Over the last twenty years museums have proliferated, attracting new audiences and assuming new prominence in public life. The Return of Curiosity offers a fresh perspective on museums and what they may now be good for. Nicholas Thomas argues that what is special about museums are their collections, which are not just rich resources for reflection, but creative technologies that enable people to make new things in the present.
Reflecting on art galleries, science and history institutions, and museums around the world, Thomas shows that in times marked by insecurity and increasing conflict, museums can help to sustain and enrich society. They stimulate a curiosity that is vital to understanding and negotiating the cosmopolitan but dangerous world we all now inhabit.
The Return of Curiosity is a book that anyone who visits and enjoys museums will find engaging and stimulating. Curators, arts and heritage professionals, policymakers and all museum studies teachers and students need to own and read this influential book.
‘this is a useful and deeply felt study which addresses many of the most important issues that vex the museum as it advances, ever more popular and more visited, into the 21st century.’ – Apollo Magazine
‘The thrust of his ruminations on the nature of collections is that, like collections of people, the sum is greater than the parts because of the dialogues, conversations, connections and interactions between inanimate objects (animated by both curators and public) as well as people. If this sounds twee, it is not, as his writing is spare, elegant and persuasive. And in small compass, the issues he raises are extraordinarily wide-ranging . . . In its quiet, well-mannered way, Thomas’s essay is a passionate polemic, of profound interest to the visitor and the museum professional.’ – The Art Newspaper
timely and rewarding . . . Thomas's substantial track record and the wisdom he has garnered along the way enables Thomas to make a compelling and uplifting case for the power that museums have as a force for good in the twenty-first century.’ – Science Museum Journal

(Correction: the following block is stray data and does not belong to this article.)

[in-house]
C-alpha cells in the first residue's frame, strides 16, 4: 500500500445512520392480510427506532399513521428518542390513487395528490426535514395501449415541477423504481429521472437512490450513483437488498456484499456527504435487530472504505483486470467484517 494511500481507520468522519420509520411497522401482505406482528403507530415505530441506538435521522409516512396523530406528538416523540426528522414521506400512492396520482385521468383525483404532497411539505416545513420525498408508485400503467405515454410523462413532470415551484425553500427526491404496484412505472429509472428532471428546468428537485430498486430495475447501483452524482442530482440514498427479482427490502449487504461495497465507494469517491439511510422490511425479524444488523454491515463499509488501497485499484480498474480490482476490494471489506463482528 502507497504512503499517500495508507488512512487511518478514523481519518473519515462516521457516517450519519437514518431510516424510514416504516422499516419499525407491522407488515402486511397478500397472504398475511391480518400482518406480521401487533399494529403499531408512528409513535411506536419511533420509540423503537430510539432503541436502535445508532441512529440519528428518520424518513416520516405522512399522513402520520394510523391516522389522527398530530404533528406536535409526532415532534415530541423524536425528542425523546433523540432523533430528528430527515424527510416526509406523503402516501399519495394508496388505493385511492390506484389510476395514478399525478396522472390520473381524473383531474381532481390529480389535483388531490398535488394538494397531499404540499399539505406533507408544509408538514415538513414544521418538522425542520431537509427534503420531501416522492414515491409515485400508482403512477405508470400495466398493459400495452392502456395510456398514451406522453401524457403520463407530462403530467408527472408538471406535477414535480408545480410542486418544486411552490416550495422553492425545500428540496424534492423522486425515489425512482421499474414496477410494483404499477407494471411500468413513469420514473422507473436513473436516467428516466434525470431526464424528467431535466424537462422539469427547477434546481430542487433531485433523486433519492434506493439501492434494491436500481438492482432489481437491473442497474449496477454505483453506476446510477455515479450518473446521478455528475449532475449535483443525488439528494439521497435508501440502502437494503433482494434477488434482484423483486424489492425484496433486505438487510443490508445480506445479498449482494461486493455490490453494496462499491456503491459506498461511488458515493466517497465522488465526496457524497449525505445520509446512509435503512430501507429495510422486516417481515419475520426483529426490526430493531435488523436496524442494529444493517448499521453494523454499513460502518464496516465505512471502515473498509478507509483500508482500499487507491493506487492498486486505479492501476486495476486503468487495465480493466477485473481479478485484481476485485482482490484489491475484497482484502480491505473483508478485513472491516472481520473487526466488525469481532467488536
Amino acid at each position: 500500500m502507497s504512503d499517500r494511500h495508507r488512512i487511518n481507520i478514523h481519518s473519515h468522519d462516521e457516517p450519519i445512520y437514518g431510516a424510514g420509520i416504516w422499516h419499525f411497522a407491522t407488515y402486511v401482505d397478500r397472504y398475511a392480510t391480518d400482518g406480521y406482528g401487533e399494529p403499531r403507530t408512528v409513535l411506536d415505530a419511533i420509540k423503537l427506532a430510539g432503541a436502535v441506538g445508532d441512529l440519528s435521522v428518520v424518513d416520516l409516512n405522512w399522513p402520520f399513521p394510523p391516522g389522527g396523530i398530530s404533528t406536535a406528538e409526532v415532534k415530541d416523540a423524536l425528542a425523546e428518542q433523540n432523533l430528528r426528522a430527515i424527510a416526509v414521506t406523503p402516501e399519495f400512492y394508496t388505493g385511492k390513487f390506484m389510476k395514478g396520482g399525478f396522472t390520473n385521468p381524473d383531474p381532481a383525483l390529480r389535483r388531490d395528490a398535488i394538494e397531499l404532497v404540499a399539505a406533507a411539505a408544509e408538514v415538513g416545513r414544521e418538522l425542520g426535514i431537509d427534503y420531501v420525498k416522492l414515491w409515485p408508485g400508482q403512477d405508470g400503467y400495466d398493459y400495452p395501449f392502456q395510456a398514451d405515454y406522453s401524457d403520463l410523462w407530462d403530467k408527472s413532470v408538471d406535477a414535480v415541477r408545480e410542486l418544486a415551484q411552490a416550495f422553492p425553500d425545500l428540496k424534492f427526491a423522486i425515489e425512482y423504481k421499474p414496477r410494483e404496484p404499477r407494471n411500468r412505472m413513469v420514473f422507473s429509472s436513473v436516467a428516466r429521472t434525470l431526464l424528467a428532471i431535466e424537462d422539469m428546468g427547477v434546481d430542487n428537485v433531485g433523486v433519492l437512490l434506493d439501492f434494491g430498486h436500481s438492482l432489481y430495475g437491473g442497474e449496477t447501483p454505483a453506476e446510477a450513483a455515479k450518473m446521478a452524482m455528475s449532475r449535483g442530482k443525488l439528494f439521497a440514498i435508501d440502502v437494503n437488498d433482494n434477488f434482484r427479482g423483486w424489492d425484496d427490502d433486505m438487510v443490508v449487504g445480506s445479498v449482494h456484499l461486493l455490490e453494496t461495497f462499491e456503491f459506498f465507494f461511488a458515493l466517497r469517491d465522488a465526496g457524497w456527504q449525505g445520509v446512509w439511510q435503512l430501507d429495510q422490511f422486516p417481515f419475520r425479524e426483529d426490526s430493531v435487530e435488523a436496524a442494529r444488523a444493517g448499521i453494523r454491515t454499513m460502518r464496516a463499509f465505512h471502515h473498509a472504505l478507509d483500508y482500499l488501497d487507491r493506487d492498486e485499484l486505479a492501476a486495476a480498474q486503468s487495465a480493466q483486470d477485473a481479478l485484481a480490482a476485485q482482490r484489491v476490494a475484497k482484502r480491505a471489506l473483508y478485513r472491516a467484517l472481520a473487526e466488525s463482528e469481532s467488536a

‘Nicholas Thomas has written a highly intelligent and intellectually wide-ranging analysis as to why museums matter and are so successful in the twenty first century . . . It is wonderful to read someone who works at the heart of museums writing so inspiringly about the ways in which museum collections (and not just what is on display) encourage artistic interpretation, research, self-discovery and free thinking.’ – Charles Saumarez Smith, Secretary and Chief Executive, Royal Academy of Arts
‘Nicholas Thomas’s The Return of Curiosity is a fresh and critical look at museums as sites of knowledge and wonder. He calls on museums to reveal the complexity of their collections as things with histories as things. This is not, he argues, “because everyone needs a lesson in the history of collection, but because the strange gathering of related stuff that constitutes the collection has a certain magic; it amounts to a realm of exploration that people ought to have the opportunity to enter and enjoy as well as understand.” Museum visitors have agency. And Thomas persuasively argues that museums should do everything in their power to encourage their visitors to follow their curiosities. For “this curiosity, this questioning is a skill . . . [And] that is what, for all of their faults, museums are good for in the twenty-first century.” I couldn’t agree more.’ – James Cuno, President & CEO, The J. Paul Getty Trust
‘An intelligent, balanced and reflective overview of what it is, exactly, that matters about museums at the moment – a broad question that should concern all present or would-be museum professionals, and any general reader who cares about the place of material culture in contemporary life.’ – Stephen Deuchar, Director, The Art Fund
‘In this eloquently argued book, one of the world’s most distinguished academic museum directors refutes critiques of museums as sites of illegitimate authority, pointing out that museums sustain civil society, and constitute a space of participation in public life. Thomas further contends that museums can only function well if they remain sites of scholarship, their collections “telling assemblages” rather than individual artworks and specimens, prompting and nurturing curiosity not only about visitors’ own societies but others, too. I breathe a sigh of relief that so fine a scholar should have written such a sober and well-informed account of the positive role of museums of all kinds. Let us hope that critics, trustees, bureaucrats, and patrons pay attention.’ – Ivan Gaskell, Professor of Cultural History and Museum Studies and Head of the Focus Project, Bard Graduate Center
Nicholas Thomas has curated exhibitions in many countries and has been the Director of the Museum of Archaeology and Anthropology in Cambridge since 2006. His many books include Islanders: The Pacific in the Age of Empire (2012), which won the Wolfson History Prize, as well as Tattoo: Bodies, Art and Exchange in the Pacific and Europe (Reaktion, 2005).